Wiwon County

Last updated
Wiwon County
위원군
County
Korean transcription(s)
  Hanja渭原郡
  McCune-ReischauerWiwŏn kun
  Revised RomanizationWiwon-gun
DPRK2006 Chagang-Wiwon.PNG
Map of Chagang showing the location of Wiwon
Country North Korea
Province Chagang Province
Administrative divisions 1 ŭp, 2 workers' districts, 20 ri

Wiwŏn County is a kun, or county, in northern Chagang province, North Korea. It stands across the Yalu River from the People's Republic of China. It was originally part of North P'yŏngan province, but was annexed to Chagang in 1954. It borders Manp'o and Sijungto the north, Kanggye and Songgan to the east, Ch'onch'ŏn to the southeast, Kop'ung to the south and west, and Ch'osan to the west.

Administrative divisions of North Korea

The administrative divisions of North Korea are organized into three hierarchical levels. These divisions were discovered in 2002. Many of the units have equivalents in the system of South Korea. At the highest level are nine provinces, two directly governed cities, and three special administrative divisions. The second-level divisions are cities, counties, wards, and districts. These are further subdivided into third-level entities: towns, neighborhoods, villages, and workers' districts.

North Korea Sovereign state in East Asia

North Korea, officially the Democratic People's Republic of Korea, is a country in East Asia constituting the northern part of the Korean Peninsula, with Pyongyang the capital and the largest city in the country. To the north and northwest, the country is bordered by China and by Russia along the Amnok and Tumen rivers and to the south it is bordered by South Korea, with the heavily fortified Korean Demilitarized Zone (DMZ) separating the two. Nevertheless, North Korea, like its southern counterpart, claims to be the legitimate government of the entire peninsula and adjacent islands.

Yalu River river on the border between North Korea and China

The Yalu River, also called the Amrok River or Amnok River, is a river on the border between North Korea and China. Together with the Tumen River to its east, and a small portion of Paektu Mountain, the Yalu forms the border between North Korea and China and is notable as a site involved in military conflicts such as the First Sino-Japanese War, the Russo-Japanese War, World War II, and the Korean War.

Contents

The main line of the Kangnam Mountains passes along the southeast border. The highest point is Sunjŏksan (숭적산, 1984 m). High mountains also rise along the border with Kop'ung and Ch'osan. The climate is continental, with cold winters and an average annual temperature of 6 ℃.

Kangnam Mountains mountain in North Korea

The Kangnam Mountains are a mountain range of North Korea, in the central part of the country's northern region. They run parallel to the Amnok River which forms the border with China. They lie west of the Rangrim Mountains, which is the drainage divide between northwestern and northeastern Korea.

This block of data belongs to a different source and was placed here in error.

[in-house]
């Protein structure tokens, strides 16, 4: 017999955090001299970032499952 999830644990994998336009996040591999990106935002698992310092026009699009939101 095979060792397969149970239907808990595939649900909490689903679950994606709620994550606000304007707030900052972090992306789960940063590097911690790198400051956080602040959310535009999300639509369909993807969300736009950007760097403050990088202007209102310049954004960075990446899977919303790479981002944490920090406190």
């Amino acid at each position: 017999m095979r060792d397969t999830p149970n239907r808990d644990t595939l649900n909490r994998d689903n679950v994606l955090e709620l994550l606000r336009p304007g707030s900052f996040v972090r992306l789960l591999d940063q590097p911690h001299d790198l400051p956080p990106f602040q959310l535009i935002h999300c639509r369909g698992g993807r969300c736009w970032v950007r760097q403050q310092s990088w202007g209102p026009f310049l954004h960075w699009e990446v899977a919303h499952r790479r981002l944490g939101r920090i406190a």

The chief local industries are logging and agriculture. There is little valley land, so rice is not grown; however, orchards are cultivated and livestock raised. In addition, dry-field crops include soybeans, maize, and potatoes. In September 2005, North Korea announced the completion of a second power station in Wiwon to supply electric power to the forestry camps. [1]

Administrative divisions

Wiwŏn County is divided into 1 ŭp (town), 2 rodongjagu (workers' districts) and 20 ri (villages):

  • Wiwŏn-ŭp
  • Ryanggang-rodongjagu
  • Ryongyŏl-lodongjagu
  • Chisal-li
  • Ch'angp'yŏng-ri
  • Ch'ukp'o-ri
  • Hwach'ang-ri
  • Hyangyang-ri
  • Kaewŏl-li
  • Kobo-ri
  • Kosŏng-ri
  • Kuam-ri
  • Kwangch'ŏl-li
  • Ŏgong-ri
  • Puhŭng-ri
  • Rangmil-li
  • Ryongtal-li
  • Samgang-ri
  • Sinyŏl-li
  • Songjil-li
  • Taeya-ri
  • Tobong-ri
  • Tŏk'am-ri

See also

Geography of North Korea

North Korea is located in East Asia on the Northern half of the Korean Peninsula.

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References

  1. Pike, John. "Power Station No. 2 of Wiwon Forestry Station Commissioned". www.globalsecurity.org.
Korean language Language spoken in Korea

The Korean language is an East Asian language spoken by about 77 million people. It is a member of the Koreanic language family and is the official and national language of both Koreas: North Korea and South Korea, with different standardized official forms used in each country. It is also one of the two official languages in the Yanbian Korean Autonomous Prefecture and Changbai Korean Autonomous County of Jilin province, China. It is also spoken in parts of Sakhalin, Ukraine and Central Asia.